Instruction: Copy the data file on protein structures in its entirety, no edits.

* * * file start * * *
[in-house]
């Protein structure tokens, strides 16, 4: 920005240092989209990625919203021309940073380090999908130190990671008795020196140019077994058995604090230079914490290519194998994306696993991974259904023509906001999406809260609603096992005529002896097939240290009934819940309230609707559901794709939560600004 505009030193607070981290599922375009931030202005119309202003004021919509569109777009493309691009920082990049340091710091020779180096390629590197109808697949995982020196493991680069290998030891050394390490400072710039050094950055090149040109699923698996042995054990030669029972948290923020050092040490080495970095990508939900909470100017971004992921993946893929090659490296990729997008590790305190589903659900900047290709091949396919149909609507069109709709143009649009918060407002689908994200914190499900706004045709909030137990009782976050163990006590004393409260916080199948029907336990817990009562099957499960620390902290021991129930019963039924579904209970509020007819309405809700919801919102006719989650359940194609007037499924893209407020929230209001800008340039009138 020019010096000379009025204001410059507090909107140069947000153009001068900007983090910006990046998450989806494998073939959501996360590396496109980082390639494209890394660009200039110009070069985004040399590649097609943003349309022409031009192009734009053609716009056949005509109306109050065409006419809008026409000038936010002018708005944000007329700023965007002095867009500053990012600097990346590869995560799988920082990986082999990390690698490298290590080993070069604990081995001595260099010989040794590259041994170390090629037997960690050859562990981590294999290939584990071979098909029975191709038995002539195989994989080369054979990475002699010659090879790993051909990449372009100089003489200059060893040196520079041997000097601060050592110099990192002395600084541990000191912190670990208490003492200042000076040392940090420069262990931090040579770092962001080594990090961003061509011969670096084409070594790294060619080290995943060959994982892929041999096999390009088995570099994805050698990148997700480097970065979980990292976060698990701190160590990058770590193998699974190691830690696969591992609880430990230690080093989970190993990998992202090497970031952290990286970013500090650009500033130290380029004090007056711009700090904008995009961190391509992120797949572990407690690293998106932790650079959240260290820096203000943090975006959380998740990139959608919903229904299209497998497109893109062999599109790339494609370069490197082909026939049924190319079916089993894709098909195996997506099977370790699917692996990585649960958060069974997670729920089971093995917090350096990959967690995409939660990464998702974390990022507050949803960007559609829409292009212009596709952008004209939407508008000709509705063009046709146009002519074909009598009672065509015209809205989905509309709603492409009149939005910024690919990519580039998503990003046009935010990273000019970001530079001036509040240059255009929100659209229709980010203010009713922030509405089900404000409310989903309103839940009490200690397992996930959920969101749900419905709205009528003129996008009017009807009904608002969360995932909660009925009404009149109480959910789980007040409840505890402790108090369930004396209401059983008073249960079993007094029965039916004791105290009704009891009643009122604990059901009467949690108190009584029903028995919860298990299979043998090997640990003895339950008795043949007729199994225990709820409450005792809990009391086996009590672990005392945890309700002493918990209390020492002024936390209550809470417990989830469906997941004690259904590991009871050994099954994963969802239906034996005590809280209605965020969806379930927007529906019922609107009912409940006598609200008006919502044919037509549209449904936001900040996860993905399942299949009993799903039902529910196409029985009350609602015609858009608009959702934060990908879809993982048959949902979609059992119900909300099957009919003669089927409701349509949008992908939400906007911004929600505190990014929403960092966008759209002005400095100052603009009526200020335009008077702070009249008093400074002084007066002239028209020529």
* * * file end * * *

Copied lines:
[in-house]
């Protein structure tokens, strides 16, 4: 920005240092989209990625919203021309940073380090999908130190990671008795020196140019077994058995604090230079914490290519194998994306696993991974259904023509906001999406809260609603096992005529002896097939240290009934819940309230609707559901794709939560600004 505009030193607070981290599922375009931030202005119309202003004021919509569109777009493309691009920082990049340091710091020779180096390629590197109808697949995982020196493991680069290998030891050394390490400072710039050094950055090149040109699923698996042995054990030669029972948290923020050092040490080495970095990508939900909470100017971004992921993946893929090659490296990729997008590790305190589903659900900047290709091949396919149909609507069109709709143009649009918060407002689908994200914190499900706004045709909030137990009782976050163990006590004393409260916080199948029907336990817990009562099957499960620390902290021991129930019963039924579904209970509020007819309405809700919801919102006719989650359940194609007037499924893209407020929230209001800008340039009138 020019010096000379009025204001410059507090909107140069947000153009001068900007983090910006990046998450989806494998073939959501996360590396496109980082390639494209890394660009200039110009070069985004040399590649097609943003349309022409031009192009734009053609716009056949005509109306109050065409006419809008026409000038936010002018708005944000007329700023965007002095867009500053990012600097990346590869995560799988920082990986082999990390690698490298290590080993070069604990081995001595260099010989040794590259041994170390090629037997960690050859562990981590294999290939584990071979098909029975191709038995002539195989994989080369054979990475002699010659090879790993051909990449372009100089003489200059060893040196520079041997000097601060050592110099990192002395600084541990000191912190670990208490003492200042000076040392940090420069262990931090040579770092962001080594990090961003061509011969670096084409070594790294060619080290995943060959994982892929041999096999390009088995570099994805050698990148997700480097970065979980990292976060698990701190160590990058770590193998699974190691830690696969591992609880430990230690080093989970190993990998992202090497970031952290990286970013500090650009500033130290380029004090007056711009700090904008995009961190391509992120797949572990407690690293998106932790650079959240260290820096203000943090975006959380998740990139959608919903229904299209497998497109893109062999599109790339494609370069490197082909026939049924190319079916089993894709098909195996997506099977370790699917692996990585649960958060069974997670729920089971093995917090350096990959967690995409939660990464998702974390990022507050949803960007559609829409292009212009596709952008004209939407508008000709509705063009046709146009002519074909009598009672065509015209809205989905509309709603492409009149939005910024690919990519580039998503990003046009935010990273000019970001530079001036509040240059255009929100659209229709980010203010009713922030509405089900404000409310989903309103839940009490200690397992996930959920969101749900419905709205009528003129996008009017009807009904608002969360995932909660009925009404009149109480959910789980007040409840505890402790108090369930004396209401059983008073249960079993007094029965039916004791105290009704009891009643009122604990059901009467949690108190009584029903028995919860298990299979043998090997640990003895339950008795043949007729199994225990709820409450005792809990009391086996009590672990005392945890309700002493918990209390020492002024936390209550809470417990989830469906997941004690259904590991009871050994099954994963969802239906034996005590809280209605965020969806379930927007529906019922609107009912409940006598609200008006919502044919037509549209449904936001900040996860993905399942299949009993799903039902529910196409029985009350609602015609858009608009959702934060990908879809993982048959949902979609059992119900909300099957009919003669089927409701349509949008992908939400906007911004929600505190990014929403960092966008759209002005400095100052603009009526200020335009008077702070009249008093400074002084007066002239028209020529």